This article contains spoilers for The Visit, The Village, The Happening and The Sixth Sense. If you don’t want the details of these films ruined for you, watch them first and meet me back here.
Dear Mr. Shyamalan,
I want to discuss your latest work, The Visit with you. I went to see this Horror flick soon after its release expecting to be shocked and entertained by another legendary M. Night Shyamalan twist ending. Instead all I witnessed was a trope-filled movie containing a heaping portion of mental illness stigma.
In the film, you have two teenagers who go to spend a week with their estranged grandparents. When their mother was a teenager she had a horrible falling out with her parents therefore these children have never met their grandparents. Now the grandparents (who work at a psychiatric hospital) want to get to know their grandchildren. First of all, this whole situation is barely believable but I put up with it in hopes of a cool ending. The teens, who are conveniently filming everything, arrive at their grandparents rural home and start to notice their grandparents strange behavior. First the grandmother is seen wandering around the house late at night vomiting. Then she is running, skipping and crawling around the house while giggling and growling. The grandfather explains this away by saying the grandmother has Sundowners; a side effect of advanced Alzheimer’s where the darkness of the evening causes hallucinations and strange behavior. But as time wears on, the grandfather starts to behave strangely as well. He attacks a man who he thinks is watching him, he is caught a few seconds away from committing suicide and admits to seeing a white apparition with yellow eyes follow him around. During this time the grandmother’s behavior gets more intense as she almost strangles herself when she is caught having a hallucination, coaxes the granddaughter into the oven and attempts to kill the children in their sleep when she discovers their video camera is recording her.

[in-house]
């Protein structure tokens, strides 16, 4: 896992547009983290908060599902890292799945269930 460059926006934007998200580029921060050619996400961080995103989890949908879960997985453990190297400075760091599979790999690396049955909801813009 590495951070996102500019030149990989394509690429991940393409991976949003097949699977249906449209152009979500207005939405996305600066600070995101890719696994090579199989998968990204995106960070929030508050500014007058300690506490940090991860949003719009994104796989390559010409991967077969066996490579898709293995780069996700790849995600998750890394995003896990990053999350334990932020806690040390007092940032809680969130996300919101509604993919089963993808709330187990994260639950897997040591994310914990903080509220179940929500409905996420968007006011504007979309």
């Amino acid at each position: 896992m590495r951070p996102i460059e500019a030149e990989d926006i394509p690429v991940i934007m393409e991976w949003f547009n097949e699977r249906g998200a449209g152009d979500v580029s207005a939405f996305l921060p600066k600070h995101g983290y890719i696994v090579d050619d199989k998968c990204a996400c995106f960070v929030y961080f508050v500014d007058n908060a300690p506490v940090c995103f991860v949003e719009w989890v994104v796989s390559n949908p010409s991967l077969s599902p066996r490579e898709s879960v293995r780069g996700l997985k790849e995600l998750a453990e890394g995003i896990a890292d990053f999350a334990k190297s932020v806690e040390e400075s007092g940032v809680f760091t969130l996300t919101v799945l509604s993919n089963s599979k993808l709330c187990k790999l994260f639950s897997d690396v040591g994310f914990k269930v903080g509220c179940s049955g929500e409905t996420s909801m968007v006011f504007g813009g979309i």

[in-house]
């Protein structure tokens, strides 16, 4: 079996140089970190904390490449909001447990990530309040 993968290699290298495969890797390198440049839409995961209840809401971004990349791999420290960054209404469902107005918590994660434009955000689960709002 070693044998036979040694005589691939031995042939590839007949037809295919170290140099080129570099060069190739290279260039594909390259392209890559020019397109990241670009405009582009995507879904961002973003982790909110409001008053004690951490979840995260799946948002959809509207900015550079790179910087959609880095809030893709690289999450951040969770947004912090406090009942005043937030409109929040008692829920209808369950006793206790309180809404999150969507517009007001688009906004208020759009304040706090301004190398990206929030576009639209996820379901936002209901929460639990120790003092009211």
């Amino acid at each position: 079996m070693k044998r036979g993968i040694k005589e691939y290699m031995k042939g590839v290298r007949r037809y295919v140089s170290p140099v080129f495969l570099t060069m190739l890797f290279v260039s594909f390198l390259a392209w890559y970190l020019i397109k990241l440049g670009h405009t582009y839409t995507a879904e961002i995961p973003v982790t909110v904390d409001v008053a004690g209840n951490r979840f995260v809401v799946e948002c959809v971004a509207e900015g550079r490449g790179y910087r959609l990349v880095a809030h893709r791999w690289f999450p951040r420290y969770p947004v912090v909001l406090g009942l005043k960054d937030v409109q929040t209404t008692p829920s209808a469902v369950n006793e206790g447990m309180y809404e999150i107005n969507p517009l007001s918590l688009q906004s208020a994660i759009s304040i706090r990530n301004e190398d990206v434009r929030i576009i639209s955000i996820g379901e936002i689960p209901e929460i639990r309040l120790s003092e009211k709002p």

Long story short, the children soon learn that those elderly people are not their grandparents; they are escaped patients from the psychiatric hospital who killed the real grandparents and assumed their identities. As soon as this big twist ending was revealed, I felt a pain of disappointment and immense frustration. Not only did you get most of the details wrong about schizophrenia (the mental illness the two escaped patients are hinted at having) but you also pushed a fear of the “mentally ill” on to another generation. There were mostly high school and middle school aged teens in the audience where I saw the movie and I assume many other kids in this age range saw the movie all over the country. Now all of these kids will think that those with schizophrenia will have murderous tendencies. If you bothered to learn about mental illness before making this film, you would know schizophrenia doesn’t make you inherently dangerous and that odd behavior, hallucinations and paranoia are not the most challenging symptoms of the disorder. The most debilitating part of schizophrenia is how it changes cognition. It can make it hard to concentrate for more than a few moments or remember things even if they just happened. Someone who is experiencing delusions and hallucinations at the level these two people in the movie are would not be able to organize their thoughts well enough to follow through with their murderous scheme then keep it up for almost a whole week.